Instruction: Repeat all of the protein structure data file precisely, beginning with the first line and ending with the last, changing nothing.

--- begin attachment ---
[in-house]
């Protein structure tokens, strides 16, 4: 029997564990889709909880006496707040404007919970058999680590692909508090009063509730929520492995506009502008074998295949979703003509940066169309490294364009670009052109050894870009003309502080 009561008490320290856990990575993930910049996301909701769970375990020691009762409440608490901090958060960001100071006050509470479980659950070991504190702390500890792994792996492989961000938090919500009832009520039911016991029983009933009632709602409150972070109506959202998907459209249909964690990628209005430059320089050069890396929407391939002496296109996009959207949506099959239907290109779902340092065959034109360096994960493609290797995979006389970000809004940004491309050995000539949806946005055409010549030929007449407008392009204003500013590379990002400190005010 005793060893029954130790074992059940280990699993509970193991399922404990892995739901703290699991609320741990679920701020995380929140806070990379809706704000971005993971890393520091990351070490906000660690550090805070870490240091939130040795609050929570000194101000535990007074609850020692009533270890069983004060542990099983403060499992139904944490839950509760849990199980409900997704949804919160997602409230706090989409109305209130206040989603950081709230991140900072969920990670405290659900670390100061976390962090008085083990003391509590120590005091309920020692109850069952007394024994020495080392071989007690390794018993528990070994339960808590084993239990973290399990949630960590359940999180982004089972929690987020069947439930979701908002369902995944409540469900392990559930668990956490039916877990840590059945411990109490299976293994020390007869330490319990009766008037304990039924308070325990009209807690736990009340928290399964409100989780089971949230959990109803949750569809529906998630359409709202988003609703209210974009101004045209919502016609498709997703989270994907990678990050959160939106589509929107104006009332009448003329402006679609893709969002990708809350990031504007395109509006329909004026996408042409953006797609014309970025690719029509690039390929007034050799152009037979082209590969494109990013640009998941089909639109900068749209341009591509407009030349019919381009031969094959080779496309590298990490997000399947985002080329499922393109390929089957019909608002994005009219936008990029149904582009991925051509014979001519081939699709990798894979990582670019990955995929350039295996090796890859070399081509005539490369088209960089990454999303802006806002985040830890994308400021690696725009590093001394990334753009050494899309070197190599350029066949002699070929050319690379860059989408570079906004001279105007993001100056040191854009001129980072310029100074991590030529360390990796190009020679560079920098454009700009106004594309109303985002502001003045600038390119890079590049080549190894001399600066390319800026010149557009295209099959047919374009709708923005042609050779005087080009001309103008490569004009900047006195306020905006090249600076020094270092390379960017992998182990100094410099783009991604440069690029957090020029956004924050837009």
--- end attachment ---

[in-house]
């Protein structure tokens, strides 16, 4: 029997564990889709909880006496707040404007919970058999680590692909508090009063509730929520492995506009502008074998295949979703003509940066169309490294364009670009052109050894870009003309502080 009561008490320290856990990575993930910049996301909701769970375990020691009762409440608490901090958060960001100071006050509470479980659950070991504190702390500890792994792996492989961000938090919500009832009520039911016991029983009933009632709602409150972070109506959202998907459209249909964690990628209005430059320089050069890396929407391939002496296109996009959207949506099959239907290109779902340092065959034109360096994960493609290797995979006389970000809004940004491309050995000539949806946005055409010549030929007449407008392009204003500013590379990002400190005010 005793060893029954130790074992059940280990699993509970193991399922404990892995739901703290699991609320741990679920701020995380929140806070990379809706704000971005993971890393520091990351070490906000660690550090805070870490240091939130040795609050929570000194101000535990007074609850020692009533270890069983004060542990099983403060499992139904944490839950509760849990199980409900997704949804919160997602409230706090989409109305209130206040989603950081709230991140900072969920990670405290659900670390100061976390962090008085083990003391509590120590005091309920020692109850069952007394024994020495080392071989007690390794018993528990070994339960808590084993239990973290399990949630960590359940999180982004089972929690987020069947439930979701908002369902995944409540469900392990559930668990956490039916877990840590059945411990109490299976293994020390007869330490319990009766008037304990039924308070325990009209807690736990009340928290399964409100989780089971949230959990109803949750569809529906998630359409709202988003609703209210974009101004045209919502016609498709997703989270994907990678990050959160939106589509929107104006009332009448003329402006679609893709969002990708809350990031504007395109509006329909004026996408042409953006797609014309970025690719029509690039390929007034050799152009037979082209590969494109990013640009998941089909639109900068749209341009591509407009030349019919381009031969094959080779496309590298990490997000399947985002080329499922393109390929089957019909608002994005009219936008990029149904582009991925051509014979001519081939699709990798894979990582670019990955995929350039295996090796890859070399081509005539490369088209960089990454999303802006806002985040830890994308400021690696725009590093001394990334753009050494899309070197190599350029066949002699070929050319690379860059989408570079906004001279105007993001100056040191854009001129980072310029100074991590030529360390990796190009020679560079920098454009700009106004594309109303985002502001003045600038390119890079590049080549190894001399600066390319800026010149557009295209099959047919374009709708923005042609050779005087080009001309103008490569004009900047006195306020905006090249600076020094270092390379960017992998182990100094410099783009991604440069690029957090020029956004924050837009």